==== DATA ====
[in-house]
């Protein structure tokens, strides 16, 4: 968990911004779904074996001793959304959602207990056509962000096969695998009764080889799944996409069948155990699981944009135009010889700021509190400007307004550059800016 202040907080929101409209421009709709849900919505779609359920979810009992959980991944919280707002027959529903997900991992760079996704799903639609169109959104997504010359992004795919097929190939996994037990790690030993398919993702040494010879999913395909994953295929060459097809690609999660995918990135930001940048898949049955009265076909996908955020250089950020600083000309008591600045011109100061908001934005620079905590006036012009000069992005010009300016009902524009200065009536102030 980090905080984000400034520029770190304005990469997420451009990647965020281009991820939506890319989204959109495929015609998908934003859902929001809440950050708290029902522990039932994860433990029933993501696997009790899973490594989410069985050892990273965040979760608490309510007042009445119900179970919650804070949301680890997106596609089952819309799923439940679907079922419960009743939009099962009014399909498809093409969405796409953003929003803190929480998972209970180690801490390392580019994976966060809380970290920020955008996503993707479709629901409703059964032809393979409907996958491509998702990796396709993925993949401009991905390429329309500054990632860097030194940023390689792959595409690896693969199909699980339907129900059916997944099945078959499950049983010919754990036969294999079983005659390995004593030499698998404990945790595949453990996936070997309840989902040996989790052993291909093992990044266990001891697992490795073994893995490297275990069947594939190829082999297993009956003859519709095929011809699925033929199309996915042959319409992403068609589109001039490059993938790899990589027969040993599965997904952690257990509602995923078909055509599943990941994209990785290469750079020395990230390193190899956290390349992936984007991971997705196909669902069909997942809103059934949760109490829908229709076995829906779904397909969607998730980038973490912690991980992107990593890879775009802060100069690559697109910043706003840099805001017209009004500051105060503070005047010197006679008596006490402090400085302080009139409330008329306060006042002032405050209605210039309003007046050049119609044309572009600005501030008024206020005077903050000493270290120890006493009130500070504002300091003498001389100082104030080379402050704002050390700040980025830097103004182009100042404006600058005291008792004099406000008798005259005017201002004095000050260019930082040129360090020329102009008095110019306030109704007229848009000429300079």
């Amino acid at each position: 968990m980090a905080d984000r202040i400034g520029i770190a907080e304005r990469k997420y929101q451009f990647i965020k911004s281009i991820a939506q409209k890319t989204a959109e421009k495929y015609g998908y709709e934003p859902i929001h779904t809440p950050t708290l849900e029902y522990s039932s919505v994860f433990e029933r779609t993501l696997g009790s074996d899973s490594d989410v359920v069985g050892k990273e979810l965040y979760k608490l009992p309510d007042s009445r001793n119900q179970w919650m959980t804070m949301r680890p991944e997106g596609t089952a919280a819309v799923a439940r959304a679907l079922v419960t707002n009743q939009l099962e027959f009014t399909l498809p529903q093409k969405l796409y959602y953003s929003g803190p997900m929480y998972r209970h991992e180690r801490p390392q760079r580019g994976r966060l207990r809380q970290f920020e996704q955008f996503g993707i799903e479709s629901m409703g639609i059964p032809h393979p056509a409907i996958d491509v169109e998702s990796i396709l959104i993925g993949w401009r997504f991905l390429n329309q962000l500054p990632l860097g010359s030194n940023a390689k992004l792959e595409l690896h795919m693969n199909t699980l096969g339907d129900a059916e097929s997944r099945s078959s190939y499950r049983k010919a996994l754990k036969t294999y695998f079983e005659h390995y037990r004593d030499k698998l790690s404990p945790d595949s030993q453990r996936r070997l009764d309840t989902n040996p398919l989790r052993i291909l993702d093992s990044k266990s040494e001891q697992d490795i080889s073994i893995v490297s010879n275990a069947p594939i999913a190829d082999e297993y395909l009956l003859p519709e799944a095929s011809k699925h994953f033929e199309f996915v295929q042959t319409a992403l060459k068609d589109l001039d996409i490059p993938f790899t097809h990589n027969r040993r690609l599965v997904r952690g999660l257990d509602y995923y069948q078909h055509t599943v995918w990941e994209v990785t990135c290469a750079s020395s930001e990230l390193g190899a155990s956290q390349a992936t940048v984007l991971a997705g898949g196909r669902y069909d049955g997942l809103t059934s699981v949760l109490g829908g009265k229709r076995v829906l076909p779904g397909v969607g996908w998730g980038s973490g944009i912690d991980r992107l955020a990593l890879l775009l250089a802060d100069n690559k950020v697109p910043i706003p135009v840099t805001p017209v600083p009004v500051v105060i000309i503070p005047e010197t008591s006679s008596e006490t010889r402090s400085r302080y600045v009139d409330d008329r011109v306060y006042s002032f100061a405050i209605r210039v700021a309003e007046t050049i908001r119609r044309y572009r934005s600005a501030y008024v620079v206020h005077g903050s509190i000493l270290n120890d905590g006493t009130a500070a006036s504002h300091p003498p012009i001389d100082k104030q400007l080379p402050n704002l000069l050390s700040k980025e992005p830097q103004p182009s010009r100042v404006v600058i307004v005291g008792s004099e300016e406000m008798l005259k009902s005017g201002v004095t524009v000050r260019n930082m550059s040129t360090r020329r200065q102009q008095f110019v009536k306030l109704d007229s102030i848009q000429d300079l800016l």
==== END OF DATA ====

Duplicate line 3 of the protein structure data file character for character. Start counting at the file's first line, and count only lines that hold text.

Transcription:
């Amino acid at each position: 968990m980090a905080d984000r202040i400034g520029i770190a907080e304005r990469k997420y929101q451009f990647i965020k911004s281009i991820a939506q409209k890319t989204a959109e421009k495929y015609g998908y709709e934003p859902i929001h779904t809440p950050t708290l849900e029902y522990s039932s919505v994860f433990e029933r779609t993501l696997g009790s074996d899973s490594d989410v359920v069985g050892k990273e979810l965040y979760k608490l009992p309510d007042s009445r001793n119900q179970w919650m959980t804070m949301r680890p991944e997106g596609t089952a919280a819309v799923a439940r959304a679907l079922v419960t707002n009743q939009l099962e027959f009014t399909l498809p529903q093409k969405l796409y959602y953003s929003g803190p997900m929480y998972r209970h991992e180690r801490p390392q760079r580019g994976r966060l207990r809380q970290f920020e996704q955008f996503g993707i799903e479709s629901m409703g639609i059964p032809h393979p056509a409907i996958d491509v169109e998702s990796i396709l959104i993925g993949w401009r997504f991905l390429n329309q962000l500054p990632l860097g010359s030194n940023a390689k992004l792959e595409l690896h795919m693969n199909t699980l096969g339907d129900a059916e097929s997944r099945s078959s190939y499950r049983k010919a996994l754990k036969t294999y695998f079983e005659h390995y037990r004593d030499k698998l790690s404990p945790d595949s030993q453990r996936r070997l009764d309840t989902n040996p398919l989790r052993i291909l993702d093992s990044k266990s040494e001891q697992d490795i080889s073994i893995v490297s010879n275990a069947p594939i999913a190829d082999e297993y395909l009956l003859p519709e799944a095929s011809k699925h994953f033929e199309f996915v295929q042959t319409a992403l060459k068609d589109l001039d996409i490059p993938f790899t097809h990589n027969r040993r690609l599965v997904r952690g999660l257990d509602y995923y069948q078909h055509t599943v995918w990941e994209v990785t990135c290469a750079s020395s930001e990230l390193g190899a155990s956290q390349a992936t940048v984007l991971a997705g898949g196909r669902y069909d049955g997942l809103t059934s699981v949760l109490g829908g009265k229709r076995v829906l076909p779904g397909v969607g996908w998730g980038s973490g944009i912690d991980r992107l955020a990593l890879l775009l250089a802060d100069n690559k950020v697109p910043i706003p135009v840099t805001p017209v600083p009004v500051v105060i000309i503070p005047e010197t008591s006679s008596e006490t010889r402090s400085r302080y600045v009139d409330d008329r011109v306060y006042s002032f100061a405050i209605r210039v700021a309003e007046t050049i908001r119609r044309y572009r934005s600005a501030y008024v620079v206020h005077g903050s509190i000493l270290n120890d905590g006493t009130a500070a006036s504002h300091p003498p012009i001389d100082k104030q400007l080379p402050n704002l000069l050390s700040k980025e992005p830097q103004p182009s010009r100042v404006v600058i307004v005291g008792s004099e300016e406000m008798l005259k009902s005017g201002v004095t524009v000050r260019n930082m550059s040129t360090r020329r200065q102009q008095f110019v009536k306030l109704d007229s102030i848009q000429d300079l800016l």